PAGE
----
Cholangiocarcinoma (CCA) is a heterogeneous disease arising from a complex interaction between host-specific genetic background and multiple risk factors. Globally, CCA incidence rates exhibit geographical variation, with much higher incidence in parts of the Eastern world compared to the West. These differences are likely to reflect differences in geographical risk factors as well as genetic determinants. Of note, over the past few decades, the incidence rates of CCA appear to change and subtypes of CCA appear to show distinct epidemiological trends. These trends need to be interpreted with caution given the issues of diagnosis, recording and coding of subtypes of CCA. Epidemiological evidences suggest that in general population some risk factors are less frequent but associated with a higher CCA risk, while others are more common but associated with a lower risk. Moreover, while some risk factors are shared by intrahepatic and both extrahepatic forms, others seem more specific for one of the two forms. Currently some pathological conditions have been clearly associated with CCA development, and other conditions are emerging; however, while their impact in increasing CCA risk as single etiological factors has been provided in many studies, less is known when two or more risk factors co-occur in the same patient. Moreover, despite the advancements in the knowledge of CCA aetiology, in Western countries about 50% of cases are still diagnosed without any identifiable risk factor. It is therefore conceivable that other still undefined etiologic factors are responsible for the recent increase of CCA (especially iCCA) incidence worldwide.

Khan S.A., Tavolari S., Brandi G. (2019). Cholangiocarcinoma: Epidemiology and risk factors. LIVER INTERNATIONAL, 39(1), 19-31 [10.1111/liv.14095].

Cholangiocarcinoma: Epidemiology and risk factors

Tavolari S.;Brandi G.
2019

Abstract

Cholangiocarcinoma (CCA) is a heterogeneous disease arising from a complex interaction between host-specific genetic background and multiple risk factors. Globally, CCA incidence rates exhibit geographical variation, with much higher incidence in parts of the Eastern world compared to the West. These differences are likely to reflect differences in geographical risk factors as well as genetic determinants. Of note, over the past few decades, the incidence rates of CCA appear to change and subtypes of CCA appear to show distinct epidemiological trends. These trends need to be interpreted with caution given the issues of diagnosis, recording and coding of subtypes of CCA. Epidemiological evidences suggest that in general population some risk factors are less frequent but associated with a higher CCA risk, while others are more common but associated with a lower risk. Moreover, while some risk factors are shared by intrahepatic and both extrahepatic forms, others seem more specific for one of the two forms. Currently some pathological conditions have been clearly associated with CCA development, and other conditions are emerging; however, while their impact in increasing CCA risk as single etiological factors has been provided in many studies, less is known when two or more risk factors co-occur in the same patient. Moreover, despite the advancements in the knowledge of CCA aetiology, in Western countries about 50% of cases are still diagnosed without any identifiable risk factor. It is therefore conceivable that other still undefined etiologic factors are responsible for the recent increase of CCA (especially iCCA) incidence worldwide.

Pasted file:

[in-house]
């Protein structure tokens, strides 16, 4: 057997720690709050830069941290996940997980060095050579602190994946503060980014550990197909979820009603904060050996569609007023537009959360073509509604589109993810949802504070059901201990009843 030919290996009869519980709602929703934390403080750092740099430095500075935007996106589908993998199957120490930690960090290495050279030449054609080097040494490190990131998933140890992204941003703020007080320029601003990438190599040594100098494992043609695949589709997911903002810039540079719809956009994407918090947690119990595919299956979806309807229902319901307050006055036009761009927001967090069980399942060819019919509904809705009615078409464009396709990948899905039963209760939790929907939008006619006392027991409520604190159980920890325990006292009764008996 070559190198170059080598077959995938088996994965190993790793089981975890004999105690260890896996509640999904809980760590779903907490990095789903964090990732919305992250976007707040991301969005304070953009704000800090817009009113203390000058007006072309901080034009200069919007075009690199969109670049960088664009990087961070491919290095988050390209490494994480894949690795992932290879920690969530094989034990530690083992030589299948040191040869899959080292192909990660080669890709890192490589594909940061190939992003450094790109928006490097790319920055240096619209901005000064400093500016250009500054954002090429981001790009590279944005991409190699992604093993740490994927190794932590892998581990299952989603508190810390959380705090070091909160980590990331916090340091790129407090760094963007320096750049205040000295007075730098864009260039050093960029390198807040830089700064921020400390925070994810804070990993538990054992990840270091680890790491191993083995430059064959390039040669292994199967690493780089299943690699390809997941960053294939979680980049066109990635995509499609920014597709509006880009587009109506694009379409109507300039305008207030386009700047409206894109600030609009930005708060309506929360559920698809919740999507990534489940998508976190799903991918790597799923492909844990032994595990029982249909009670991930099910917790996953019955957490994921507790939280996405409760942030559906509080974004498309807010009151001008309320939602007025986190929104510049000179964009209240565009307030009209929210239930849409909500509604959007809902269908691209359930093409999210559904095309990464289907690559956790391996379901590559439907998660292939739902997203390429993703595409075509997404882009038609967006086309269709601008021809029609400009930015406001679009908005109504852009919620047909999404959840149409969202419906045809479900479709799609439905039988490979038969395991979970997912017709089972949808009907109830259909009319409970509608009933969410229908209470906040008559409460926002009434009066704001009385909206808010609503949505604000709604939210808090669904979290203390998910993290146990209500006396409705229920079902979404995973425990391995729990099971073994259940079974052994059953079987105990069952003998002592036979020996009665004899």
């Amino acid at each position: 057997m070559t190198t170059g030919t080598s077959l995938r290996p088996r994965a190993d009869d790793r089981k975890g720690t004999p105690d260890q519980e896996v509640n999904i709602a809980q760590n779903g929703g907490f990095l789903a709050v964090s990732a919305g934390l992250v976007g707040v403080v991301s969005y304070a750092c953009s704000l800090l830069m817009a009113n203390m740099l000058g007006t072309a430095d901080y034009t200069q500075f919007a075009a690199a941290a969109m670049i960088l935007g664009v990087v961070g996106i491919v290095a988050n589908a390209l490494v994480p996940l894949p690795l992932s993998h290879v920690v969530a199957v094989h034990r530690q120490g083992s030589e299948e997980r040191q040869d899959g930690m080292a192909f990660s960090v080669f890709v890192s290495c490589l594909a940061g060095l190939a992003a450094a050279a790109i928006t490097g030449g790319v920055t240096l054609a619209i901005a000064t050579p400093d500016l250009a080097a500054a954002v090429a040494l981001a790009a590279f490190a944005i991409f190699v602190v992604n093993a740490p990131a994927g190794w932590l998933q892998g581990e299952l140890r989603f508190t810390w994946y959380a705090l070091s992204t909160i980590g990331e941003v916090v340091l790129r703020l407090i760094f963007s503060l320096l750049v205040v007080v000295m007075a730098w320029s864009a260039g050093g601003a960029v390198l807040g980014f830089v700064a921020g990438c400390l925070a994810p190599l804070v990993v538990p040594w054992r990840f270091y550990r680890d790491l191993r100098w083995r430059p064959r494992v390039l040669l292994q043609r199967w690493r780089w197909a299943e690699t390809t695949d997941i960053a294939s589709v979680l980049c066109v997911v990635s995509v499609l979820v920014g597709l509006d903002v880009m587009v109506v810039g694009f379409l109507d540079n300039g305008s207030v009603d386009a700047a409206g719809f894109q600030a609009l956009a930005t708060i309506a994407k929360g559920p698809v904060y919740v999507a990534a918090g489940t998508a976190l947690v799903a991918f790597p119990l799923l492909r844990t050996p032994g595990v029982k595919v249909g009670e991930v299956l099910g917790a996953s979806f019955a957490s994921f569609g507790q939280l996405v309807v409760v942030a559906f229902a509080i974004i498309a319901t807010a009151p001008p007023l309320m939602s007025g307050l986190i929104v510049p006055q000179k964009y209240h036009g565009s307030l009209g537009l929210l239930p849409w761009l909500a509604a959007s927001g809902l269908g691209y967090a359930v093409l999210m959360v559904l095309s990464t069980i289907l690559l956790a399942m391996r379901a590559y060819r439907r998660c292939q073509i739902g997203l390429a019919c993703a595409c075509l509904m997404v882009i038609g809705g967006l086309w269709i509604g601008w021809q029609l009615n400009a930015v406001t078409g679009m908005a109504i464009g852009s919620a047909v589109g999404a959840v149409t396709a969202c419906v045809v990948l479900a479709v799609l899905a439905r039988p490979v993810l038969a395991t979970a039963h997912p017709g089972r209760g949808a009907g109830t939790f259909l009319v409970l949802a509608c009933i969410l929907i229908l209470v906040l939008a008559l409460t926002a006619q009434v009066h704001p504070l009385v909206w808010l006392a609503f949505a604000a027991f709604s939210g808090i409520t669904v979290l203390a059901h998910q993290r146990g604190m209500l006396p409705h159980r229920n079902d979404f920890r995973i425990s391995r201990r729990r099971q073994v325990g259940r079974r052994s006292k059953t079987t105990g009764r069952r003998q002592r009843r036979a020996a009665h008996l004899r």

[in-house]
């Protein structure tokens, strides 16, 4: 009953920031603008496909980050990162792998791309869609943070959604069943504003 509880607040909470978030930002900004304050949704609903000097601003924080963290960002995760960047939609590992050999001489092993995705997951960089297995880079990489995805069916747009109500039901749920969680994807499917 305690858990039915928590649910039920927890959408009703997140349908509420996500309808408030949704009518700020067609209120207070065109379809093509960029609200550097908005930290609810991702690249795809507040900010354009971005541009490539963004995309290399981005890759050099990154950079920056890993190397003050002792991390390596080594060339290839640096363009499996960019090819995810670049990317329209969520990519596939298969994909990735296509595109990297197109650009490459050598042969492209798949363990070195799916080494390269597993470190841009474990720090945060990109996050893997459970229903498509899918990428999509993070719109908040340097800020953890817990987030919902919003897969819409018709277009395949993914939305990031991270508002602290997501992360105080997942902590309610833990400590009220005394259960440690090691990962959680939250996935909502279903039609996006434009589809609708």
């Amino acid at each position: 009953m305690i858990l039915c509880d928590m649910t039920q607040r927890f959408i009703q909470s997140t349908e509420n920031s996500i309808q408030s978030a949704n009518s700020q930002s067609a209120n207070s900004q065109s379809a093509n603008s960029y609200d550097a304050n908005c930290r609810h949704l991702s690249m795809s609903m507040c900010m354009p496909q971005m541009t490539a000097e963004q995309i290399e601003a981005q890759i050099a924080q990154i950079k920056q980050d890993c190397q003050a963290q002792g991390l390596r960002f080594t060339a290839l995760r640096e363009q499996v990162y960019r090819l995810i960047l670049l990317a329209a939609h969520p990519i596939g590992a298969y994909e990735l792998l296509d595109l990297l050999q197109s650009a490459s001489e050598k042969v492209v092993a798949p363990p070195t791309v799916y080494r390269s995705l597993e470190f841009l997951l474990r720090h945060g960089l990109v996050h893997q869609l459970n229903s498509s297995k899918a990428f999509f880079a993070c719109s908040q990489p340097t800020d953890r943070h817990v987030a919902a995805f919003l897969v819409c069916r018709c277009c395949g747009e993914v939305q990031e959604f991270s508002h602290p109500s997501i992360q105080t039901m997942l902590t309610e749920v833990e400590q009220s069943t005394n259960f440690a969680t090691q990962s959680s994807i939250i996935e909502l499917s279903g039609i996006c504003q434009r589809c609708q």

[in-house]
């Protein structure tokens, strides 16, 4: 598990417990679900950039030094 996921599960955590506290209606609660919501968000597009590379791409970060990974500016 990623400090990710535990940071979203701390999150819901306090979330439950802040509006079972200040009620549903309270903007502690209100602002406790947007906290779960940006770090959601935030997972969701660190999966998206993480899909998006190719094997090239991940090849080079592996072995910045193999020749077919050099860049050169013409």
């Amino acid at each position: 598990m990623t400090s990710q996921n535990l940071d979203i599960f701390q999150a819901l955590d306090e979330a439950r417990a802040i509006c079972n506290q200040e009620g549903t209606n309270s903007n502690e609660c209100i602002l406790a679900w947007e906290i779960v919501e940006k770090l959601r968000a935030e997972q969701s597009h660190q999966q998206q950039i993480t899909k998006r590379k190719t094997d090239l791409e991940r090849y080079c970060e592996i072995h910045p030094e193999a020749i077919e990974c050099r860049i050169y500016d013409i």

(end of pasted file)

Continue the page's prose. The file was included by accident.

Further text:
2019
Khan S.A., Tavolari S., Brandi G. (2019). Cholangiocarcinoma: Epidemiology and risk factors. LIVER INTERNATIONAL, 39(1), 19-31 [10.1111/liv.14095].
Khan S.A.; Tavolari S.; Brandi G.
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Utilizza questo identificativo per citare o creare un link a questo documento: https://hdl.handle.net/11585/719989
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